Sheriffs’ Association Targets Trump With Ads to Stop Prescription Drug Imports

Bringing in prescription drugs from other countries to reduce prices is an idea that has gained traction across the political spectrum, from Sen. Bernie Sanders to President Donald Trump.

But the proposal, generally criticized by pharmaceutical companies, has faced additional opposition on the airwaves in recent weeks from a different kind of group: the National Sheriffs’ Association.

The association, a 501(c)(4) group representing thousands of law enforcement officials, has spent more than $500,000 in the past few weeks to air TV ads opposing the importation of prescription drugs, according to FCC filings compiled from OpenSecretspolitical ad database.

The ads, which mostly target adults over the age of 55, have aired in the Washington, D.C., metro area on the local CBS and NBC affiliates, as well as on cable channels including ESPN, HGTV and Fox News. The ad buy included more than 600 spots, including dozens on shows that the president is known to watch, such as Hannity, Fox & Friends and Tucker Carlson Tonight.

“We protect our communities from illegal imported fentanyl and counterfeit pills that often come from other countries,” one ad says. “Opening our borders to foreign drug importation will only increase the threat of counterfeits and escalate this crisis.”

The association has previously cited research sponsored in part by pharmaceutical companies to support these statements. It has also, as recently as at least 2016, received grants from these companies to support some of its operations.

In a hearing in front of the House Appropriations Committee earlier this year, former FDA commissioner Scott Gottlieb said he had little worry about consumers buying drugs from Canada, but that the agency remained concerned about online pharmacies that purported to be from America’s northern neighbor.

Research on counterfeit drugs from economist Roger Bate, visiting scholar at the American Enterprise Institute, has found that foreign online pharmacies that are credentialed consistently export safe drugs.

Importing prescription drugs from abroad is illegal in most cases, although surveys suggest that millions of Americans do it anyway. States are allowed to import cheaper drugs from foreign countries, but only if the Department of Health and Human Services verifies their safety.

Trump pledged to lower drug prices during his 2016 presidential campaign and has sought to fulfill this promise during his presidency, though prices have remained mostly the same. On Thursday, the White House backed off a proposal that had been at the centerpiece of its efforts to reduce prices and would have eliminated industry rebates, encouraging drug makers to pass discounts to patients instead.

The president has endorsed importing drugs from countries such as Canada on several occasions, but such a program has yet to be developed at a national level.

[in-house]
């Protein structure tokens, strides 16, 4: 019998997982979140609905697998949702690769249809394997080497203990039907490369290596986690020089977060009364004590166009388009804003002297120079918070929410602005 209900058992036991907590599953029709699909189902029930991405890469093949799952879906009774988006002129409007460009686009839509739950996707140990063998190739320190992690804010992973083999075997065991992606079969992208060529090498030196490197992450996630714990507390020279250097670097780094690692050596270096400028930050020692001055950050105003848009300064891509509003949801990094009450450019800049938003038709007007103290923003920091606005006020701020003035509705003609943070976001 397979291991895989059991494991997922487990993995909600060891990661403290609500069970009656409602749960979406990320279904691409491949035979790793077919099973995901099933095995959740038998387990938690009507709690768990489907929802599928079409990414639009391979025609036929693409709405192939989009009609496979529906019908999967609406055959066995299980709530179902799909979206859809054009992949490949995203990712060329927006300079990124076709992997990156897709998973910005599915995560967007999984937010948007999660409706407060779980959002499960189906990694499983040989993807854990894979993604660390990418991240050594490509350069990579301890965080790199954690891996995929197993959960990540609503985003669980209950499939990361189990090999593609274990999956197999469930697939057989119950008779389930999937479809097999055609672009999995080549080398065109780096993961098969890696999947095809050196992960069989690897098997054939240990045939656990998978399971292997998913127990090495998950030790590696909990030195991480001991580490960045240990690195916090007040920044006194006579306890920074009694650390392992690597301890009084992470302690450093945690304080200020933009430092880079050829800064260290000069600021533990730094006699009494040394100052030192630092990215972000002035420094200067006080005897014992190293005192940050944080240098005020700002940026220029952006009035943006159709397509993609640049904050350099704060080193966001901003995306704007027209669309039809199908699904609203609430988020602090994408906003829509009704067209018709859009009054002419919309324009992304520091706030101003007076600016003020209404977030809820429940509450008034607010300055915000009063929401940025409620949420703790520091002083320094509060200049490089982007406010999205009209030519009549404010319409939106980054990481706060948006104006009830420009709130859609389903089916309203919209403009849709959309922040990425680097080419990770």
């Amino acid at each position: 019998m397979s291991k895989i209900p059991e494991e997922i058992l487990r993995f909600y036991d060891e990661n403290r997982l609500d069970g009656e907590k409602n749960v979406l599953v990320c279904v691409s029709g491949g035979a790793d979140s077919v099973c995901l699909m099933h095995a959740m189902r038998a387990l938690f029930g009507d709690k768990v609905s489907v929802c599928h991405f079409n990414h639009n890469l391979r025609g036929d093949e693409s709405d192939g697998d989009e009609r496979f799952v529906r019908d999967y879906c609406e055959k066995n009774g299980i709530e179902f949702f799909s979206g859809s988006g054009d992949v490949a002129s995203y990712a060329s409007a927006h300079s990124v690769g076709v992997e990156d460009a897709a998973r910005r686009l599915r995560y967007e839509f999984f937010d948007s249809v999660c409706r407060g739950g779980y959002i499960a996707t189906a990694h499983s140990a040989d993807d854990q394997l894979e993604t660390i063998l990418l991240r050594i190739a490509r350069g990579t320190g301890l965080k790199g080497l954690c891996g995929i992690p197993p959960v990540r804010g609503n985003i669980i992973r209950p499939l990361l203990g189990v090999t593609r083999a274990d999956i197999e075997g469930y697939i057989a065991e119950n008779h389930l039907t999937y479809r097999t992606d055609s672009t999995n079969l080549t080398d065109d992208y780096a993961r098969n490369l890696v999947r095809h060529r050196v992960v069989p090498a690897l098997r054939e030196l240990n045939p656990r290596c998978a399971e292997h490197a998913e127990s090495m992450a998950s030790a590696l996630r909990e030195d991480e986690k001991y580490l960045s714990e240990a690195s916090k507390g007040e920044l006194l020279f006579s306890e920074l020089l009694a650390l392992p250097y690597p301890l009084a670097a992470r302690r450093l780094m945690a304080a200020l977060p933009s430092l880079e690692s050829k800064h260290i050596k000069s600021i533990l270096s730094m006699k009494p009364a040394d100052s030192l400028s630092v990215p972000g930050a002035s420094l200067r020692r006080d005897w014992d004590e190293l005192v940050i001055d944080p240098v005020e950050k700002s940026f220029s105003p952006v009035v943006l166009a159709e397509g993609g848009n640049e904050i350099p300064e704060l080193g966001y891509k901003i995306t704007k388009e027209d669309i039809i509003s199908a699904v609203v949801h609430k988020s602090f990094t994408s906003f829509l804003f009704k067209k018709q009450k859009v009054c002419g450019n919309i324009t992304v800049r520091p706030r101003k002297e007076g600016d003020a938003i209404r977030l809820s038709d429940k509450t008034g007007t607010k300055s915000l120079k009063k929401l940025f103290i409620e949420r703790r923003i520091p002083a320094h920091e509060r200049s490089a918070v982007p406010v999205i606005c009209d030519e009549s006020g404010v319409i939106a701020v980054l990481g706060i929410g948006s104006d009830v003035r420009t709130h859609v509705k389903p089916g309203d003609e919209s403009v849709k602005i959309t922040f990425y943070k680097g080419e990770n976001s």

The National Sheriffs’ Association adopted a resolution opposing drug importation legislation in July 2017. When the Trump administration proposed a working group to explore safe ways to import drugs in August 2018, the association sent the president a letter outlining its members’ concerns. It argued that allowing imported prescription drugs would likely increase the flow of false or dangerous drugs into the United States and worsen the opioid epidemic.

“Already overburdened law enforcement and regulatory capacity would be unable to ensure a safe prescription drug supply under importation,” the letter said.

The association issued another statement reiterating these concerns this past January, after members of Congress on both sides of the aisle introduced bills that would allow patients and pharmacists to import drugs from Canada and other major countries.

To explain the dangers posed by importation, both the letter from last August and the statement from January cited a study published in June 2017 by the Freeh Group, an international risk management firm. That study was commissioned by the Partnership for Safe Medicines, a 501(c)(6) organization with more than 60 members, according to its website. Those members include both 501(c)(3) nonprofits and other 501(c)(6) groups, such as the Pharmaceutical Research and Manufacturers of America, the premier trade association of pharmaceutical companies and the industry’s largest lobbying group.

The National Sheriffs’ Association, meanwhile, is a 501(c)(4) social welfare organization, so it is not required to disclose its donors and does not do so voluntarily. According to IRS filings, it raised $7.1 million in revenue from October 2016 through September 2017.

In the past, the association has partnered with pharmaceutical companies for other purposes. In 2016, it received a $350,000 grant from Purdue Pharma to train sheriffs to use naloxone, the opioid-overdose reversal drug, and a grant of an undisclosed amount from biopharmaceutical company Alkermes, Inc. to raise awareness about the opioid epidemic among law enforcement officers.

The association did not return requests for comment as to whether the recent anti-import ad campaign was part of a partnership.

Such 501(c)(4) groups are allowed to engage in political activity, so long as politics do not become their primary activity — a guideline that has been interpreted to mean that up to 49.9 percent of their funds can be spent on politics.

The ads in the sheriffs’ association campaign are classified as issue advocacy ads, since they are political in nature but do not expressly advocate for a candidate. FCC filings list prescription medication as the issue of national importance in each ad.